Also, talk to your editors to make sure you understand the ground rules of whether they protect you, and to what degree, in terms of forcing you to reveal sources and paying for legal representation. If your media outlet has in-house lawyers, talk to them to, or ask your editors to have the lawyers talk to the entire staff to go over the particulars of your company’s policies and procedures.

If you’re an independent contractor, it’s up to you to understand all of these issues. You might want to consider having a pre-emptive conversation with a media law expert, or to lawyer.


Digital Media Law Project

The Digital Media Law Project has a great article on what to do if you get a subpoena.

It does a thorough job of describing what a subpoena is, how they work, who can subpoena reporters, what to do after you get one, and what kind of lawyer you or your media organization might want to hire as a result (and what other steps you can take.

The DMLP also has a lot of helpful information about accepting a subpoena vs. complying with a subpoena (they’re very different), your ability to cite inconvenient date and cost of travel, filing an objection to a subpoena(and motion to quash), and what constitutes improper service.

And it has whole sections on Responding to Correspondence Threatening Legal Action, and Responding to Lawsuits for help figuring out what you’ve received.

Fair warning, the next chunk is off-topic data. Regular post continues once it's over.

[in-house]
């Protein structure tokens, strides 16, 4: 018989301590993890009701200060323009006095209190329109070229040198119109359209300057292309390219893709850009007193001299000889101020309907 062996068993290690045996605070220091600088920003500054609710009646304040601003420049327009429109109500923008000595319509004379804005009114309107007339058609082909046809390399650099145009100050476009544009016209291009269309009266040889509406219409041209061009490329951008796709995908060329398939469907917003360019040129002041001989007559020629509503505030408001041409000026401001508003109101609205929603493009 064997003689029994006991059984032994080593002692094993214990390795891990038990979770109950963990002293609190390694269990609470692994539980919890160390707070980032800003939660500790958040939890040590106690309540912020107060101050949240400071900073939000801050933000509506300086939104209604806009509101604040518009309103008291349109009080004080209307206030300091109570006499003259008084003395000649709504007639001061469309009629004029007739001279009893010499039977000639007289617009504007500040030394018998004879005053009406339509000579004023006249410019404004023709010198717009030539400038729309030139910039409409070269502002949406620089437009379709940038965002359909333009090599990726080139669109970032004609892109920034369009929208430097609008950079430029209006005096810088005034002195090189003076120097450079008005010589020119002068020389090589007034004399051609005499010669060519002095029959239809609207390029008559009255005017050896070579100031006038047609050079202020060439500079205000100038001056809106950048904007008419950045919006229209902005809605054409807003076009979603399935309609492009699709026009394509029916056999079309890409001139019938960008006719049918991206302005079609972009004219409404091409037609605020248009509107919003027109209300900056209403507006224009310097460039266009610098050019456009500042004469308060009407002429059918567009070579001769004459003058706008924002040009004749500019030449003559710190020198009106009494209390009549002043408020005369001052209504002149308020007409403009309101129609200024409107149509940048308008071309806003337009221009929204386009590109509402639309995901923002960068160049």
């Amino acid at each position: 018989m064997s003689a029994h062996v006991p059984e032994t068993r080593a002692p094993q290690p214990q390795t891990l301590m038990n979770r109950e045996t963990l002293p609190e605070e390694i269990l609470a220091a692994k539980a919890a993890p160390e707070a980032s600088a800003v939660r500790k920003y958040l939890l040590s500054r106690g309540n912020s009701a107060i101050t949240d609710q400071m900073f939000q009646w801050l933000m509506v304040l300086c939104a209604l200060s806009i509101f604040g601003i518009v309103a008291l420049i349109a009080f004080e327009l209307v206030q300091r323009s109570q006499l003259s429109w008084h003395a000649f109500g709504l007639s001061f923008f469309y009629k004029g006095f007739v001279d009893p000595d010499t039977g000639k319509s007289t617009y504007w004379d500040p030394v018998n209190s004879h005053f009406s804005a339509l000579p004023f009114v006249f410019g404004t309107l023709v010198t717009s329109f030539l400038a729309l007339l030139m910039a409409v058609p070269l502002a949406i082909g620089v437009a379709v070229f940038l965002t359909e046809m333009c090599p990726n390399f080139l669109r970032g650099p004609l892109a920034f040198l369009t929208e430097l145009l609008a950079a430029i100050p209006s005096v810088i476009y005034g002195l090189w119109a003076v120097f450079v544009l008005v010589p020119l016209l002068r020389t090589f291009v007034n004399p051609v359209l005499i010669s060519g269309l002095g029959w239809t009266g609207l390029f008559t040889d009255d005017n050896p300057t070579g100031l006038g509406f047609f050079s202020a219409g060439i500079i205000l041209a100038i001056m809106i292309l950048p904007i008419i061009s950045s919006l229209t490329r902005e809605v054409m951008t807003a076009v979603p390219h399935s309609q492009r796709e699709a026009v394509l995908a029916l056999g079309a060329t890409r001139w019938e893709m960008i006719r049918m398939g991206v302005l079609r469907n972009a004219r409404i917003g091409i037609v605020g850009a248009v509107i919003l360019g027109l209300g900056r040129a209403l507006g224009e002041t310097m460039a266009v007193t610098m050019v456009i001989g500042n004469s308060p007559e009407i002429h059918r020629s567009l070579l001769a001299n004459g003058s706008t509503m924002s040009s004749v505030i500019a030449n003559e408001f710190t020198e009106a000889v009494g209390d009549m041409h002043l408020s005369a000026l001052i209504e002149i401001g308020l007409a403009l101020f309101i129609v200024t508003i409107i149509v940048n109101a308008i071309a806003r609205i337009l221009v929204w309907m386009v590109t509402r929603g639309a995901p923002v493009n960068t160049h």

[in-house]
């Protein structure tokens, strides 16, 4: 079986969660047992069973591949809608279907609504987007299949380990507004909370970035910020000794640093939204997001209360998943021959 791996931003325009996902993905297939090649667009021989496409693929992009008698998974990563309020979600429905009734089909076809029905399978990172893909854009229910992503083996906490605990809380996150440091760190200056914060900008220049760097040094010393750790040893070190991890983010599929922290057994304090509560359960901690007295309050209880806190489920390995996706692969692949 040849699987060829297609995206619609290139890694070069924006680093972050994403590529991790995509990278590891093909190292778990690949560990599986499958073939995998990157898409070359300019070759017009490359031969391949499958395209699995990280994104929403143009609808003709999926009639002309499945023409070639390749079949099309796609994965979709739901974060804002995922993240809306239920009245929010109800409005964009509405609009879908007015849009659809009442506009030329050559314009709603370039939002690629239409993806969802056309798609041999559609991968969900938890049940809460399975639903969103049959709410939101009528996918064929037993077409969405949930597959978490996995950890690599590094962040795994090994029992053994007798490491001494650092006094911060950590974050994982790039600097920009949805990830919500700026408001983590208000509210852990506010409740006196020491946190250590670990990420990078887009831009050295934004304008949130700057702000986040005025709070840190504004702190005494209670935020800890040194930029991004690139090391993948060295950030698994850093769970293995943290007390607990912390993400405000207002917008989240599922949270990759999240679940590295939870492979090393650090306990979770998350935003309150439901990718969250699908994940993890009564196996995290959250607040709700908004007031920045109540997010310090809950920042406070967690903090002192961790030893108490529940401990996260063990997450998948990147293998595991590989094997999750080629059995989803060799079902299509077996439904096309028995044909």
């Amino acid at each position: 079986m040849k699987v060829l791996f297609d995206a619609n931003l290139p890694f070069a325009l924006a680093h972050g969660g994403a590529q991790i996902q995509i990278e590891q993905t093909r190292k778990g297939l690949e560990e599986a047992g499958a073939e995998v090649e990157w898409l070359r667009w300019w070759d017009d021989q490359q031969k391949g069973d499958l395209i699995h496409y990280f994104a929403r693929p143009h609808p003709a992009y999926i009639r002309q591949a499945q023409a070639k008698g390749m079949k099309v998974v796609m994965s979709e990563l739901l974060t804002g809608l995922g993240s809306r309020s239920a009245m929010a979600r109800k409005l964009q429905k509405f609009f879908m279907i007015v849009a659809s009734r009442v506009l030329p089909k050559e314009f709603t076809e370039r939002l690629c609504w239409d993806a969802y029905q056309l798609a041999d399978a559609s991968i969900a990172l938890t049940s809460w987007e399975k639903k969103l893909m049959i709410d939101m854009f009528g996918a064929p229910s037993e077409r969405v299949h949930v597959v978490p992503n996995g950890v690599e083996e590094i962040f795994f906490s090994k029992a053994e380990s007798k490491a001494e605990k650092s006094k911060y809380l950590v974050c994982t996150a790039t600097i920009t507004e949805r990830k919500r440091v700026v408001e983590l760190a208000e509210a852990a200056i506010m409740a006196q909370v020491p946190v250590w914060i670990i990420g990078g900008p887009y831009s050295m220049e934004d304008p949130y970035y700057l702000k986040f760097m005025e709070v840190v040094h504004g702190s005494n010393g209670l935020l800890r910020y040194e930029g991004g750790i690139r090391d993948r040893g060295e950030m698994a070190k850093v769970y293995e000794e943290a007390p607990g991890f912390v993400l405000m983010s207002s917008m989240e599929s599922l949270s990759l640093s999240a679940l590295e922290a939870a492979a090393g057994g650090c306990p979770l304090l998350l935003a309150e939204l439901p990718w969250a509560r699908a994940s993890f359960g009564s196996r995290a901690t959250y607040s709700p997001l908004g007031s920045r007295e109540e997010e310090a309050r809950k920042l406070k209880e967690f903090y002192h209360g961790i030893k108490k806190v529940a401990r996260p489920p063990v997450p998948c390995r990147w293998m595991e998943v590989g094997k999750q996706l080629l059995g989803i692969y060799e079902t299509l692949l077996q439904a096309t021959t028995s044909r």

Importantly, DMLP also has a great resource called the CMLP Legal Threats Database, which allows you to add your subpoena and check out others. Creating an entry in the Legal Threats Database will help others who receive similar subpoenas in weighing their options regarding how to respond, and help DMLP stay on top of the issue.

Here are some examples of subpoenas included on the DMLP site:  Earthlink SubpoenaAutoAdmit SubpoenaTice Subpoena, and IBM Subpoena.


NSZ 101 Privilege and Shield Law logo

About the reporter

Josh Meyer is director of education and outreach for the Medill National Security Journalism Initiative.

He spent 20 years with the Los Angeles Times before joining Medill in 2010, where he is also the McCormick Lecturer in National Security Studies.

Josh is the co-author of the 2012 best-seller “The Hunt For KSM; Inside the Pursuit and Takedown of the Real 9/11 Mastermind, Khalid Sheikh Mohammed,” and a member of the board of directors of Investigative Reporters and Editors.

Follow him on Twitter at @JoshMeyerDC. Email: josh@northwestern.edu.


Key recent cases and their outcomes:

Fall 2004 – Special DOJ prosecutor Patrick J. Fitzgerald subpoenas at least five journalists in the Valerie Plame investigation to see whether White House officials leaked the identity of the undercover CIA operative to the media. New York Times reporter Judith Miller refuses and ultimately spends nine weeks in jail, even though she never published the information. TIME magazine ultimately agreed to comply with a federal subpoena and surrender reporter Matthew Cooper’s notes and files.

September 2004 – Fitzgerald subpoenas two New York Times reporters’ telephone records for an Illinois grand jury investigation into whether government employees leaked plans of a planned FBI raid on Global Relief Foundation, an Islamic charity suspected of funding terrorism.